KATHMANDU, (UN): Nearly one month after a 7.8 magnitude earthquake struck Nepal, flattening large swathes of the country’s Kathmandu valley and affecting millions of people, the United Nations health agency is continuing its emergency response aimed at saving lives and addressing the urgent health needs of the Himalayan nation.
Marking the sombre milestone in a newsletter today, the World Health Organization (WHO) warned that even though the initial tremors had subsided, the threat of disaster is far from over as monsoon season fast approaches.
“There are more challenges ahead – to urgently restore primary health care services, even temporarily, provide water proof medical tents, essential medicines and keep a strict vigil to rapidly respond to any disease outbreak,” Dr. Poonam Khetrapal Singh declared in the WHO circular.
“As media attention fades away, this is the time for WHO and partners to stand with Nepal and help the country build back a more resilient health system,” she added.
The 25 April earthquake, and its 7.3 magnitude follow-up on 12 May, damaged 26 of Nepal’s hospitals and over 1,100 health facilities while affecting some 5.6 million people, half of whom have been displaced. In addition, an estimated 8,500 people were killed by the two quakes.
Working closely with the country’s Government, the WHO has ramped up critical medical and health assistance across the devastated areas, enhancing disease surveillance through the creation of early warning response and alert systems and prioritizing assessment and outreach efforts to reach remote areas.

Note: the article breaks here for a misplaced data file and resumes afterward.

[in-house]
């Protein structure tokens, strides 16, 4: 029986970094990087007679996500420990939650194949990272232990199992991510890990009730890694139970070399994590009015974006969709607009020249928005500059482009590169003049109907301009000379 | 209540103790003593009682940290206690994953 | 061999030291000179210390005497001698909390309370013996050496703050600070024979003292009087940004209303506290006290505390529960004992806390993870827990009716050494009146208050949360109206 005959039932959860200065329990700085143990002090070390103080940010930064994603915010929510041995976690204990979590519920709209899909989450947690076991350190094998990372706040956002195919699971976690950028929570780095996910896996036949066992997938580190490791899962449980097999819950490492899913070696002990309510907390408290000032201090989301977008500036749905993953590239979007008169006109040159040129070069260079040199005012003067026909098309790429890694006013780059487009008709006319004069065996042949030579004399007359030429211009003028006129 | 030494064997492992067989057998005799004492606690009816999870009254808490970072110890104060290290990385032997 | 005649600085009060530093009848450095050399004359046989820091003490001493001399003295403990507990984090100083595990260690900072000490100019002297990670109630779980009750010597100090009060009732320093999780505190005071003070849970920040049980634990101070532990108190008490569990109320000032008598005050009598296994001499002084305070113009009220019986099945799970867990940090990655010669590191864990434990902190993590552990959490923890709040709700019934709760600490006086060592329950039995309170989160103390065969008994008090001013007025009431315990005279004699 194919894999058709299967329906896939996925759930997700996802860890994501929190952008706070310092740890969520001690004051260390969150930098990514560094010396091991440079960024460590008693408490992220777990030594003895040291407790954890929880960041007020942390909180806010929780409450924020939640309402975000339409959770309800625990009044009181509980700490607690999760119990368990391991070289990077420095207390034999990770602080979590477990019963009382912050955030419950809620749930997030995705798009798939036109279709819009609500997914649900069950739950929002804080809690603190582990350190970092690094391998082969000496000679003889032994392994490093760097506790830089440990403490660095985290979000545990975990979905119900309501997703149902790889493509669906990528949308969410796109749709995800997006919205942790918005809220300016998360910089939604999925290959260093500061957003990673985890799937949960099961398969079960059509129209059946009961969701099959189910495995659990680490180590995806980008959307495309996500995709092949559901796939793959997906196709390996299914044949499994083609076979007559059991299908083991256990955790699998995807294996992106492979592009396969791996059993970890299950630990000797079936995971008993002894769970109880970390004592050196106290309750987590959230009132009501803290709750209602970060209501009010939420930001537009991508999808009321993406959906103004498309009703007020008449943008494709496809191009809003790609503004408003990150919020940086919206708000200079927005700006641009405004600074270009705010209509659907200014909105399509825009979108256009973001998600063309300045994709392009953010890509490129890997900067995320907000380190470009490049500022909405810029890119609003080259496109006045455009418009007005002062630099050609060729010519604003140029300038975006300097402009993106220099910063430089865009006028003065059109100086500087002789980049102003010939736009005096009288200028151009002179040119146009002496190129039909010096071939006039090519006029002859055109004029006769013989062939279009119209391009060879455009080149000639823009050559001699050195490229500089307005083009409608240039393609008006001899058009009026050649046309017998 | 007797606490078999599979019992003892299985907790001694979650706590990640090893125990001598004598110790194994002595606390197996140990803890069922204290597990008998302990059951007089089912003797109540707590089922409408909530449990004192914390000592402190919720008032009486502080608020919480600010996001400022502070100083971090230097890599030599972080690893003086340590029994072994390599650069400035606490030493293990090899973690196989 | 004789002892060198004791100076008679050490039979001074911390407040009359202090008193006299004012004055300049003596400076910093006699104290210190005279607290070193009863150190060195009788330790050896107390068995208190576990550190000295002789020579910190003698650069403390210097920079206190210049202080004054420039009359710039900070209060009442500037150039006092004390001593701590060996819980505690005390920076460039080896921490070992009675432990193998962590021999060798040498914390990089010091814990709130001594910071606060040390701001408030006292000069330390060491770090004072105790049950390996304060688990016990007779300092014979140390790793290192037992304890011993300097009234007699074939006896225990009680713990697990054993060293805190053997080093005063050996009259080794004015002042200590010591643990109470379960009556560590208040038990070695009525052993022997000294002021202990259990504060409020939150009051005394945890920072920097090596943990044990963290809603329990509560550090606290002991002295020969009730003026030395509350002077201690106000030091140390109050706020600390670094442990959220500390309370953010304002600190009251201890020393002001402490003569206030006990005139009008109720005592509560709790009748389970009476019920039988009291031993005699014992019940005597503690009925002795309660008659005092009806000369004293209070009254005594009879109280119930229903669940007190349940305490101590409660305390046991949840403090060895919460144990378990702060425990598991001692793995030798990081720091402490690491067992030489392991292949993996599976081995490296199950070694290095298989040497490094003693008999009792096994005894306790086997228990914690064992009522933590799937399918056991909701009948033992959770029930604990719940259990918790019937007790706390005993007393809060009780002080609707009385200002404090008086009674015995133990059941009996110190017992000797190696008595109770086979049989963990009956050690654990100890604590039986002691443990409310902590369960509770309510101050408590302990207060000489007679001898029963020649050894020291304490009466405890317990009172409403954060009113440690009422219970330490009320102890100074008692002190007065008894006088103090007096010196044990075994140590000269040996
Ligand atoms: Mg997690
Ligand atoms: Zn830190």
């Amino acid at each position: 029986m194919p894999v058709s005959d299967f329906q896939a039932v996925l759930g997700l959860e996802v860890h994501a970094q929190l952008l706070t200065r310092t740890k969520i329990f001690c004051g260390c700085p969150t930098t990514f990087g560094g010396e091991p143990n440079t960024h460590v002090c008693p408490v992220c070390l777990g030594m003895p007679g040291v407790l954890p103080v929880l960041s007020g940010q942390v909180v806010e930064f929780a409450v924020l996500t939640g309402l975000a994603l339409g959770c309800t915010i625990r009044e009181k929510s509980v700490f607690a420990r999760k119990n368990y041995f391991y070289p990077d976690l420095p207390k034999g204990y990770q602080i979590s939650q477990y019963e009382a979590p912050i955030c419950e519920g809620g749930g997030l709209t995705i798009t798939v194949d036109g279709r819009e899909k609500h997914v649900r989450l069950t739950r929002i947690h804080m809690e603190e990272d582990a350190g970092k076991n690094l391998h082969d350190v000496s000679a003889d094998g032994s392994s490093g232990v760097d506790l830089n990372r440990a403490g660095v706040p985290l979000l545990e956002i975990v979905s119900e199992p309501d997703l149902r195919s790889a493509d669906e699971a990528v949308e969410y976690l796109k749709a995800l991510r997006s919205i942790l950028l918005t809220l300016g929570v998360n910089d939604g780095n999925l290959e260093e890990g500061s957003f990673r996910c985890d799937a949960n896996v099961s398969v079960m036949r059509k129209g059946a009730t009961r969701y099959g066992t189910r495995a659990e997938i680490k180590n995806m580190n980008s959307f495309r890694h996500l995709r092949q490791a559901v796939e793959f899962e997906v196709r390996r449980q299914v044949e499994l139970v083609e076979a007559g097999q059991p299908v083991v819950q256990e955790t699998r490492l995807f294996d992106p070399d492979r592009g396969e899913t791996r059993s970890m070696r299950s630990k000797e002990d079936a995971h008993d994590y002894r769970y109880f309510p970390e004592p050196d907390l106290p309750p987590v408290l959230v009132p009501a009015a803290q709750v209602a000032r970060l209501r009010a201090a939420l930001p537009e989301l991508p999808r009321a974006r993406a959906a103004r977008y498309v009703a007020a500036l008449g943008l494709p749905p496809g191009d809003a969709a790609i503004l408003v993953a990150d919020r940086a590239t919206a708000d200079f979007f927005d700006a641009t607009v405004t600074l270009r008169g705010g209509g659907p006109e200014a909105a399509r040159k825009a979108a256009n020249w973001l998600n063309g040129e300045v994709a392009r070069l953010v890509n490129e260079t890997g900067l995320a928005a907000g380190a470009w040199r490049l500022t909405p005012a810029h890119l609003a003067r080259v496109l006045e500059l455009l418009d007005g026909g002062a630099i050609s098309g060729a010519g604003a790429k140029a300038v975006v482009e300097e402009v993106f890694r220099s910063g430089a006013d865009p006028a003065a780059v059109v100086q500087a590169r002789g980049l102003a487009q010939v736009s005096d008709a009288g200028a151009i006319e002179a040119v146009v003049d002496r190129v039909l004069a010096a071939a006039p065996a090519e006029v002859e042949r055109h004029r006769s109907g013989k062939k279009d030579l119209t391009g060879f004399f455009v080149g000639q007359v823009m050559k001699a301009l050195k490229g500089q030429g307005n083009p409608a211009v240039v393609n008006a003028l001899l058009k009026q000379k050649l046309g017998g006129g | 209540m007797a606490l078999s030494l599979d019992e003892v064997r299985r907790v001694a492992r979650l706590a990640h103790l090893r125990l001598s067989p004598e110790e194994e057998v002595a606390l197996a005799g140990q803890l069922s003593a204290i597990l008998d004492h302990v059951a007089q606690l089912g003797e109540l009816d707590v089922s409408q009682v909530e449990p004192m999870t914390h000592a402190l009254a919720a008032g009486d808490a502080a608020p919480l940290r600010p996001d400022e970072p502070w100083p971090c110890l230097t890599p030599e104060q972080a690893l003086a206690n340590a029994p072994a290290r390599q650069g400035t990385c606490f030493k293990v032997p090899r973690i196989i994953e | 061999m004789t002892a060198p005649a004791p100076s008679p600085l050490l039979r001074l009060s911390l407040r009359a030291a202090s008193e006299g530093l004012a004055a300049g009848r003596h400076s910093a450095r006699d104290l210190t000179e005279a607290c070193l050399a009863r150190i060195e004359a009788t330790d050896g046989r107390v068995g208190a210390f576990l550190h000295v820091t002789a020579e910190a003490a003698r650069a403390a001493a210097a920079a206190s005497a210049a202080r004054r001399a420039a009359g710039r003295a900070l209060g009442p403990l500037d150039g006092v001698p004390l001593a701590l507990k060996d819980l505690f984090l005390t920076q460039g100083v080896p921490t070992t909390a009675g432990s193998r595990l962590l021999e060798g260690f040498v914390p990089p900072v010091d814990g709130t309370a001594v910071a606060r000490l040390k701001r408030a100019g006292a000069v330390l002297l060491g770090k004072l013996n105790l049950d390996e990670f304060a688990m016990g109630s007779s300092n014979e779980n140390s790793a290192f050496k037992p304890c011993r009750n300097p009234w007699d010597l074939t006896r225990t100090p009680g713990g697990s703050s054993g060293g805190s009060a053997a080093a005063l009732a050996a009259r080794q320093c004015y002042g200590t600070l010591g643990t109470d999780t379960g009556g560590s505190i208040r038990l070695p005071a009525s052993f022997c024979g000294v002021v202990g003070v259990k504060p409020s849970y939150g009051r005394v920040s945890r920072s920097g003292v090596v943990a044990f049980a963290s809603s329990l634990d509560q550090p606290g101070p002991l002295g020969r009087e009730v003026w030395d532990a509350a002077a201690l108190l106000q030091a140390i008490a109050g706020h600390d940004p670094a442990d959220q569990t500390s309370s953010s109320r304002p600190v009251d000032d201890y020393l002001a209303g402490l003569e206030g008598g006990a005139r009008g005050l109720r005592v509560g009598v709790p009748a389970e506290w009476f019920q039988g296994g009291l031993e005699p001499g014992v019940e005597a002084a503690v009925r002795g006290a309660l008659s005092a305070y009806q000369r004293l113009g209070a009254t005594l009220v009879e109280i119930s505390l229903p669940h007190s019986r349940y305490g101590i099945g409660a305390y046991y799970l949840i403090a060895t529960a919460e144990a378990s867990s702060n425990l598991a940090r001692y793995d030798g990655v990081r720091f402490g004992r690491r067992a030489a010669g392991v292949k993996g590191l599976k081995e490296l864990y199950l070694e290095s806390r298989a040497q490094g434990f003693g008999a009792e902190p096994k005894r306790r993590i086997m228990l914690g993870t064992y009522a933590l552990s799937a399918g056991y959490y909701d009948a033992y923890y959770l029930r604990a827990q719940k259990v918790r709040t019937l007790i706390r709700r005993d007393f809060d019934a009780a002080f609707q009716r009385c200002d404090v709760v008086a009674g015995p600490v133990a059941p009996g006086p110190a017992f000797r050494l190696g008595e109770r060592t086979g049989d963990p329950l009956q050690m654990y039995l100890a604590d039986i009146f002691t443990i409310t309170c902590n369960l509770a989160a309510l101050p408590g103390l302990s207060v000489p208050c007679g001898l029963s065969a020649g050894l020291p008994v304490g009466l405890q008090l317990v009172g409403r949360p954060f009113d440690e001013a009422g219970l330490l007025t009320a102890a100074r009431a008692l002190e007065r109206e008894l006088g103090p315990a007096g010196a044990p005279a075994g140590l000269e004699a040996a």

According to Dr. Khetrapal Singh, much of the WHO’s success in providing immediate relief has been down to the decades-long emergency preparation the UN agency has been engaged in with the Government of Nepal.
“Our pre-positioned essential medicines and medical supplies were made immediately available. Emergency funds were sanctioned almost immediately – within six hours of the earthquake – to meet the immediate financial needs and fill critical gaps in the aftermath of the disaster,” she continued.
“We are committed to support Nepal’s health system to deliver life-saving and essential services to its people and build back resilient health facilities that will be safe in emergencies.”
:: Access to maternal and child health care in Nepal brings joy amid destruction. Photo: WHO/A. Khan
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